Actually, there are plenty of alternate methods to perform a physical access attack, for instance, a device with a spy implant can be attached to your computer. It may be a simple cable that connects your monitor to CPU.  Indistinguishable in appearance from the normal device, it contains an implant that sends the perpetrator the readout of your monitor’s contents.

 By the way, meet RAGEMASTER, an RF retro-reflector hidden in a VGA cable for spying. It has been used by NSA since 2008. For a decent amount of money you can get a similar solution fitted for any monitor models on the darknet.

RAGEMASTER

 Spy implants belong to advanced, state-of-the-art high tech solutions that are usually used for corporate and state spying. 

 

Computer forensics

 Computer forensic analysis is a tool kit for extracting sensitive information from digital devices. Computer forensics is applied, as a rule, by law enforcement agencies to recover evidence from suspects’ devices in course of the investigation. However, given that the techniques and software are freely available on the Internet, this tool can be used by any perpetrator.

 Forensic analysis can be applied to desktop computers, laptops, tablets and smartphones. Forensic experts can deftly handle all popular operating systems: Windows, macOS, operating systems based on Linux, Android, BlackBerry и iOS.

 The difference of computer forensic analysis from physical access lies in the specific technologies it uses. For instance, forensic analysis puts a lot of focus on the physical memory of the device which may store sensitive data such as encryption keys. In some cases a DMA attack is performed where an attacker gets direct access to physical memory. DMA attacks basically superseded Cold boot attacks.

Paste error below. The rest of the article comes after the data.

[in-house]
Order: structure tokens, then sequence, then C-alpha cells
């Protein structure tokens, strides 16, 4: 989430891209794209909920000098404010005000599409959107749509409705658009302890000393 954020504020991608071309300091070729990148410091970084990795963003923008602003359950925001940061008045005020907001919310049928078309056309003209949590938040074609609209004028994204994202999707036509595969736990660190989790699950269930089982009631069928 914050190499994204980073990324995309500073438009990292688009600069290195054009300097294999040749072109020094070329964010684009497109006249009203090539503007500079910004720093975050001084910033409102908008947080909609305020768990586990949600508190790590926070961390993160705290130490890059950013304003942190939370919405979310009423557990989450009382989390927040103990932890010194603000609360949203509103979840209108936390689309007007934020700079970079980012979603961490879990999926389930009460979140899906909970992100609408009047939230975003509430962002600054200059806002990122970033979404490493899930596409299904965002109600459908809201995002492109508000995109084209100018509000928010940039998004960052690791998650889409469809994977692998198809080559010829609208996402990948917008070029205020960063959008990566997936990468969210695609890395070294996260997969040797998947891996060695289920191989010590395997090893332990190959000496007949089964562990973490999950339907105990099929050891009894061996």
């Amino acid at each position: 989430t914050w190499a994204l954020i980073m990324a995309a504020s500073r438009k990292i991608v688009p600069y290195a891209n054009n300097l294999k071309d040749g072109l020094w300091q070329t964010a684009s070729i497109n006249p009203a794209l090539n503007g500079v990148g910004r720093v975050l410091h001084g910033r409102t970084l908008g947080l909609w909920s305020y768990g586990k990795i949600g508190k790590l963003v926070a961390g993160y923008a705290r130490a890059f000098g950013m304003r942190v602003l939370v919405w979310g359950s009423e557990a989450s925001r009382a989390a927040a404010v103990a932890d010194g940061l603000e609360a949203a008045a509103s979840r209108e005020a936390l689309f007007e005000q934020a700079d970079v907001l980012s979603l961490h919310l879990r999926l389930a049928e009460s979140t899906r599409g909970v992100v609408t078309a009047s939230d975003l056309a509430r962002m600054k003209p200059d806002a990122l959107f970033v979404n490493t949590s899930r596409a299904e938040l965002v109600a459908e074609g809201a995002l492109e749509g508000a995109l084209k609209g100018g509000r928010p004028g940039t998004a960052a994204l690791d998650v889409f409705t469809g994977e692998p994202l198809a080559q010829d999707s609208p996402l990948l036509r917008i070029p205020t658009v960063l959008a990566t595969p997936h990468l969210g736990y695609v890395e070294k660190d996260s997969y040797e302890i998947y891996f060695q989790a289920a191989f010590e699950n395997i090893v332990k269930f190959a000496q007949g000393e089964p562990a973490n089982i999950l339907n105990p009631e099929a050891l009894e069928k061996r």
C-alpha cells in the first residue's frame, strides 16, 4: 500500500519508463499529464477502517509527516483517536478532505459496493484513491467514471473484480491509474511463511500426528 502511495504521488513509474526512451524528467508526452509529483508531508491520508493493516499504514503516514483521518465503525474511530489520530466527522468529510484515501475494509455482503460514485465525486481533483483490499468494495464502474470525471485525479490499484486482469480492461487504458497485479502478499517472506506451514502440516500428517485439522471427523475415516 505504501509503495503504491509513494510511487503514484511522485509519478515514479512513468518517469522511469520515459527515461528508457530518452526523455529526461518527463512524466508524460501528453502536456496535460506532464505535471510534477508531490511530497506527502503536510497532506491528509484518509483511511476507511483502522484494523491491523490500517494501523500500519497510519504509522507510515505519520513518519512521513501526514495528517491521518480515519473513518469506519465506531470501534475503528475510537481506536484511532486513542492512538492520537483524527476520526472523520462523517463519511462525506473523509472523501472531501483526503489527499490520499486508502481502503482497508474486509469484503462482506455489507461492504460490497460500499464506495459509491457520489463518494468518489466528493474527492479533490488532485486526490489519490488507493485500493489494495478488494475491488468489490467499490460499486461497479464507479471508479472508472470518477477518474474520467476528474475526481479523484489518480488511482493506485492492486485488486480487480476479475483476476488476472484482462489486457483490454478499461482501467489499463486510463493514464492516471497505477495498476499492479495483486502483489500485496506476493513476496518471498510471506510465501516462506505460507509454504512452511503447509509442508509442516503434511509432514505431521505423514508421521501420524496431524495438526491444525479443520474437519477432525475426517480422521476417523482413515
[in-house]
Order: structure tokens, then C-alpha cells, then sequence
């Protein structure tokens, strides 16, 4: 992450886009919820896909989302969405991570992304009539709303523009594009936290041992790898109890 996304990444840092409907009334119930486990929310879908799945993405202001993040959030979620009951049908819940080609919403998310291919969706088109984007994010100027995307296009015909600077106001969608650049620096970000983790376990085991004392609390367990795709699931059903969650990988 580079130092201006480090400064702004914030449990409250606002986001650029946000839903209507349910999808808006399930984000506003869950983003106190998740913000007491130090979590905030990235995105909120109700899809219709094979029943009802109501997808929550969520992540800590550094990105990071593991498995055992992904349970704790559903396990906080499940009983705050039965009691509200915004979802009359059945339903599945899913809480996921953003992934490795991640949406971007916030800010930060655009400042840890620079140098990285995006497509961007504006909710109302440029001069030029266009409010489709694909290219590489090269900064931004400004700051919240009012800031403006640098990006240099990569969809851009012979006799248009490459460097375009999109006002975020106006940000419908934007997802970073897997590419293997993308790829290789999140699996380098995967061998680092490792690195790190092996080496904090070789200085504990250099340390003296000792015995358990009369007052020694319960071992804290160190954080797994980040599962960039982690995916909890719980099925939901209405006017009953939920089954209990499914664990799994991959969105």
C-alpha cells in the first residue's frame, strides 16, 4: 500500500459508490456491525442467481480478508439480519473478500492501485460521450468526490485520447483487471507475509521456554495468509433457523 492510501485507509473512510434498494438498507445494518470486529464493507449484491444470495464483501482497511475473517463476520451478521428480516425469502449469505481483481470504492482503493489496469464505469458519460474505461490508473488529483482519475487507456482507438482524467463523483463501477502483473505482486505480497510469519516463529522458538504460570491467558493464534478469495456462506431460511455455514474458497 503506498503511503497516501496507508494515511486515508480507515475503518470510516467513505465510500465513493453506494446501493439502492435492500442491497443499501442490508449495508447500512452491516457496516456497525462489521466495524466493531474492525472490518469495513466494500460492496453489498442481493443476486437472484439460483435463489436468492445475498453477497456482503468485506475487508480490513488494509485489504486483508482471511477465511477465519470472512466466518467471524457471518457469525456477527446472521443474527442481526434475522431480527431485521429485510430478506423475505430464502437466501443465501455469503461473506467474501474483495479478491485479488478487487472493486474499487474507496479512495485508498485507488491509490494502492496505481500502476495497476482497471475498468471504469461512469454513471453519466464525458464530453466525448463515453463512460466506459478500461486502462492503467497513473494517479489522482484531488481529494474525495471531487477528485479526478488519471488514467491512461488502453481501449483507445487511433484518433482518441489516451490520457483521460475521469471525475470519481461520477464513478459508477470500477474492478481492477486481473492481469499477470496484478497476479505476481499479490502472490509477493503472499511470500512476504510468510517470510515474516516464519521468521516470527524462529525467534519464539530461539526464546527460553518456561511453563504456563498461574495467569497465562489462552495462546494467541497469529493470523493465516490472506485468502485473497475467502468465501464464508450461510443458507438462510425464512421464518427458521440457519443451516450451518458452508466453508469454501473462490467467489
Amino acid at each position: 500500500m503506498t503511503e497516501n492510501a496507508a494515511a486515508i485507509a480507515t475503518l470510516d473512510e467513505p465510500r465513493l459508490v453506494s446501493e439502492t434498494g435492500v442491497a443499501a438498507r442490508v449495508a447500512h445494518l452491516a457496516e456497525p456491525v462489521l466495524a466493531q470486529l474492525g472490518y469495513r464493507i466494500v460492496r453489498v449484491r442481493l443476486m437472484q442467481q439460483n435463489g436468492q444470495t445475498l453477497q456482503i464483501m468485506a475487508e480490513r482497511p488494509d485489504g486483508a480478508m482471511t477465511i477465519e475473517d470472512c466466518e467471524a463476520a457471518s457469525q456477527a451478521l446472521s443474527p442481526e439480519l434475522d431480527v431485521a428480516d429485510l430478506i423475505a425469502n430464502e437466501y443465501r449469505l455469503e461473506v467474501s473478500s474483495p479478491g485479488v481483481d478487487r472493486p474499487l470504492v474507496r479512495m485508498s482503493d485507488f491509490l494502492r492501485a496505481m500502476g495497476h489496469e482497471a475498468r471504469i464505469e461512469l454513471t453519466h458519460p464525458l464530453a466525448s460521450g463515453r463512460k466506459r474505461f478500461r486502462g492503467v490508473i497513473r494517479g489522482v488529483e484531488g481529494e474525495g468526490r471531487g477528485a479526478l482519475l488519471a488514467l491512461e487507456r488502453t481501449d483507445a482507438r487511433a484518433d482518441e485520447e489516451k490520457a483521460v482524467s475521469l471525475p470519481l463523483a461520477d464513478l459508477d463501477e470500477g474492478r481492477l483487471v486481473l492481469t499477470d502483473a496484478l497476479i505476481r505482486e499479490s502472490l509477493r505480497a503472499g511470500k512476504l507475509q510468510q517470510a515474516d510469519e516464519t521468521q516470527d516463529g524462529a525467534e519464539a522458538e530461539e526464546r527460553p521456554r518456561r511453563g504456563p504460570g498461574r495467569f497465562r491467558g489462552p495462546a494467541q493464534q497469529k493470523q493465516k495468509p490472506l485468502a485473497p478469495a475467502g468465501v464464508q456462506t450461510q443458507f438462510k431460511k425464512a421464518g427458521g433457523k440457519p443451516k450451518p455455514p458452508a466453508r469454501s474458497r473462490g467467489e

Cold boot attack is the notorious attack in which the attacker cools physical memory in liquid nitrogen, extracts it from the device and then reads out its contents. The modern physical memory of the fourth generation (DDR4) and later is no longer exposed to this type of vulnerability. 

 If Cold boot attacks today are basically history, swap and hibernation files, the spaces located on your hard disk and used as the virtual memory extension of RAM, can still reveal a lot about the owner of the device if accessed.  

 Computer forensic experts often resort to data recovery on media, including in special labs. Even file deletion won’t protect it from being extracted during forensic analysis. Modern techniques allow to recover deleted files quite efficiently.

 The bad news is that forensic analysis software is tailored for identifying and extracting images, videos, documents, correspondence in IM services, the information about applications being used, backup copies of devices saved to cloud storages, website history.

 The good news is that our course will teach you how to effectively protect yourself from computer forensics. You will find out how to encrypt media, set up security policy, remove files reliably, set up Panic Button – the program designed for protection against forensic analysis. You will also learn how to handle swap and hibernation files, check your device for DMA attack vulnerabilities. 

P.S. You can find out more about computer forensics tools and its capabilities by visiting the sites below.

https://www.elcomsoft.com

https://belkasoft.com

 

The consequences you face when an intruder gets physical access to your system 

The consequences you face when an intruder gets physical access to your system vary depending on his intentions. It can be a father who wishes to install a cyber spying application on his son’s computer (the so-called hidden parent control software) which enables him to ascertain that his son’s private communication and correspondence on the web is safe.